The old traders’ adage “better to travel than arrive” has been true in 2017. Last year was the year to hitch a ride on oil, doubling to $55 billion from the Q1 lows; investors piled into oil-leveraged equities, the MSCI Energy Index surged 23% and outperformed the broader market by 18%. However, the feeling was that prices made the big move, by encroaching on the annual average forecast of $57 billion for 2017.
The journey has been smooth in the beginning of 2017, but now upward momentum ceased and investors’ appetite dulled; crude prices dropped, with WTI falling below $50 billion, while the sell down of oil and gas shares accelerated. The MSCI Energy has lost 2/3 of 2016’s relative gains since oil markets were triggered by confidence when financial pain forced OPEC to shift strategy and support prices.
So, why do oil prices come under downward pressure? According to experts, there are three reasons: Chinese New Year, mild weather in the United States, and India’s demonetization have slowed/stalled demand growth; the U.S. tight oil operators are enhancing their capital to work again and this recovery may cost inflation take-off; even if OPEC will extend 2017 production cuts, thus driving a global stock draw, in 2018 there will be lots of additional oil.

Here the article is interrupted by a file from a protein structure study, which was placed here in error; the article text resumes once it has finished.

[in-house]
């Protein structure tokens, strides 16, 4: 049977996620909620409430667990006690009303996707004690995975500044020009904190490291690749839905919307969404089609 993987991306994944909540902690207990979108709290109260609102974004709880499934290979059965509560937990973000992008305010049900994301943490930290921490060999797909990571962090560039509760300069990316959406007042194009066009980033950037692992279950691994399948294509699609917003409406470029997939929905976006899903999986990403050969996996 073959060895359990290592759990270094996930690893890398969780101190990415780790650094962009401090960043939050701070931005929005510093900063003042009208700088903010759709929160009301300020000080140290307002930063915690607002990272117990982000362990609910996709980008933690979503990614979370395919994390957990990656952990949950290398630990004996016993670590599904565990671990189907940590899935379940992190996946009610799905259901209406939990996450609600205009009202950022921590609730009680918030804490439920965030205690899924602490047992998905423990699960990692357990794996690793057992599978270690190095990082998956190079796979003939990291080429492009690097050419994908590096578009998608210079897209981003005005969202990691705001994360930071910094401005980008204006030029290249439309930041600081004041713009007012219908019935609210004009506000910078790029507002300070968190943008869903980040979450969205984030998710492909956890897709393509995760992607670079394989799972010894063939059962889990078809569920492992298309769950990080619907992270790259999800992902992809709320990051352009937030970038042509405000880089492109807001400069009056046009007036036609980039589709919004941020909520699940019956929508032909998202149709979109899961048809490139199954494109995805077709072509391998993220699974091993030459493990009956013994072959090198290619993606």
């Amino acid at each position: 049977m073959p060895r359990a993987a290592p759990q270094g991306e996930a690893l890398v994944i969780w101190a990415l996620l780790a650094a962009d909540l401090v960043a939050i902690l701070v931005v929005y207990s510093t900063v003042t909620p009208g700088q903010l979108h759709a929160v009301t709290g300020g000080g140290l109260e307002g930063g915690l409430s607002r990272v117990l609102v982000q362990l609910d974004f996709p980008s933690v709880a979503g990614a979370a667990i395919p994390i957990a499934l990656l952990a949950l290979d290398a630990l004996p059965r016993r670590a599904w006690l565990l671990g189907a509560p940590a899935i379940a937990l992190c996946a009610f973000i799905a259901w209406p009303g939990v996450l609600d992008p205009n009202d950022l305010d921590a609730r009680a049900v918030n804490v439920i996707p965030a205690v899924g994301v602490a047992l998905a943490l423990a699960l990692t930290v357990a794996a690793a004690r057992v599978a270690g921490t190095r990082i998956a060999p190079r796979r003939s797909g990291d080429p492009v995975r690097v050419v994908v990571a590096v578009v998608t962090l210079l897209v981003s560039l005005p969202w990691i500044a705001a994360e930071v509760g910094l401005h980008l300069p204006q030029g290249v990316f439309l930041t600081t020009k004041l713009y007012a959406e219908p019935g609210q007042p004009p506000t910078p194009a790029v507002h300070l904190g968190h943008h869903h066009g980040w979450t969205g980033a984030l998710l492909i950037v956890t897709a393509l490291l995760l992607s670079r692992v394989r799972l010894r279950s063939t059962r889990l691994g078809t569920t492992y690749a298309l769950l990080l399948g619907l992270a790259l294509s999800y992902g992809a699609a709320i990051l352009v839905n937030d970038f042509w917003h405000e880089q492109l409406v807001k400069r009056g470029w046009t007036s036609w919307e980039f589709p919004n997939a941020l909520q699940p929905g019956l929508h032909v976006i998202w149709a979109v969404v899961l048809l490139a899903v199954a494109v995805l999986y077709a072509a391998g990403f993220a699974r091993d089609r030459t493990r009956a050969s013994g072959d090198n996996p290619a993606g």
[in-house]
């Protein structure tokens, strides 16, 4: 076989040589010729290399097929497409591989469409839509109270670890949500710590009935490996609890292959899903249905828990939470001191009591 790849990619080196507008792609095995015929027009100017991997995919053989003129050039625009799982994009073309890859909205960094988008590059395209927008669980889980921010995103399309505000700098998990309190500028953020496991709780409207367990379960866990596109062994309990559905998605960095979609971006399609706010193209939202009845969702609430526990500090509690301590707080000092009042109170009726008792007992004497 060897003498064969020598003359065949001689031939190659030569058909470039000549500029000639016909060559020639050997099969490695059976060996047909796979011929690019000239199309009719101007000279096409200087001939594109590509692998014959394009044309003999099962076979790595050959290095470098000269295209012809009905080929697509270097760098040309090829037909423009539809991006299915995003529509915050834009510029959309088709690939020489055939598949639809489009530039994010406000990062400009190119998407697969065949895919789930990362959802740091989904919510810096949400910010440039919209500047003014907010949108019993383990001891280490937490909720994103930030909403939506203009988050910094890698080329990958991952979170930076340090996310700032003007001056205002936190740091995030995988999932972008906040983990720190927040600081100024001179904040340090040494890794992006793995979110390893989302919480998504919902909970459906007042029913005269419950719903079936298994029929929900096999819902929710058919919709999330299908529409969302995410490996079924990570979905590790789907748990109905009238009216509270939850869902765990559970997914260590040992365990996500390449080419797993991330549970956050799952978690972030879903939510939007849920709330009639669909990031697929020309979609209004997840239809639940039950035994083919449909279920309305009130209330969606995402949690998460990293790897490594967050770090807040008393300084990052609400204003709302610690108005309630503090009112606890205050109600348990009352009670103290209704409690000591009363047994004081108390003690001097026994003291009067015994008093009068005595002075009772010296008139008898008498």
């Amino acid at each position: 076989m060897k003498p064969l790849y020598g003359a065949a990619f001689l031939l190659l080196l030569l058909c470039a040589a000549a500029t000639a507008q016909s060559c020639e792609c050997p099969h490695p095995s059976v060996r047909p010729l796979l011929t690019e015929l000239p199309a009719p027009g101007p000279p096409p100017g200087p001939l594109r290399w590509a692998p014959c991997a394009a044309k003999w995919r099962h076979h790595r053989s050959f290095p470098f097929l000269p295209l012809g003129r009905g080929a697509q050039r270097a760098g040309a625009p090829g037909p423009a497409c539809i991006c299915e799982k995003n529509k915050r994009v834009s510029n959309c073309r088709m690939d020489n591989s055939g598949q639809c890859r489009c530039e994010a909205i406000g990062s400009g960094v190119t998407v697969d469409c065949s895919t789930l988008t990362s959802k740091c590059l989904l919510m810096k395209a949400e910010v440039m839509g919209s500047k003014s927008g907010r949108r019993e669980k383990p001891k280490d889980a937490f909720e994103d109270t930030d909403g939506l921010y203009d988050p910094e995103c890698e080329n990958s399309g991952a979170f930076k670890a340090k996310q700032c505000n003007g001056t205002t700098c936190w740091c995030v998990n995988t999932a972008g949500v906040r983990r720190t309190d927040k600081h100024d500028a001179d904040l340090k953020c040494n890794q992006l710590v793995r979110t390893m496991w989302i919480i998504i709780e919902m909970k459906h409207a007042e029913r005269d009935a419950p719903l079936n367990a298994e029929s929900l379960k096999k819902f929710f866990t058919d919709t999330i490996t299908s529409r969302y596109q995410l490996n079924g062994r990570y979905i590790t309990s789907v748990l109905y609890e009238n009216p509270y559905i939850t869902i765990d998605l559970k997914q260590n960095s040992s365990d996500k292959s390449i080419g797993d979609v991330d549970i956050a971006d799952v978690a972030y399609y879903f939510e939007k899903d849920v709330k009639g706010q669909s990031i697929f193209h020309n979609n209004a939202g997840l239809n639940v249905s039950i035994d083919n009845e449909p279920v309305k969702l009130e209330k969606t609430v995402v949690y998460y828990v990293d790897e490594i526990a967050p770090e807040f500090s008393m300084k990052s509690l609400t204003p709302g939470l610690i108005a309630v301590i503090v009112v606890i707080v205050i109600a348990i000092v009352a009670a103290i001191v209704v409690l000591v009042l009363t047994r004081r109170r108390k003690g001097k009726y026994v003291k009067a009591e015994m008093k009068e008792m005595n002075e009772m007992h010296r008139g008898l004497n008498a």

In this sense, millions of b/d will be produced if no new agreement will be struck. This is double the 1.0 million b/d demand growth is expected next year. Consequently, the implication is an inventory build in 2018 or OPEC which will force partners to reach a new agreement.
The gLAWcal Team
Tuesday, 28 March 2017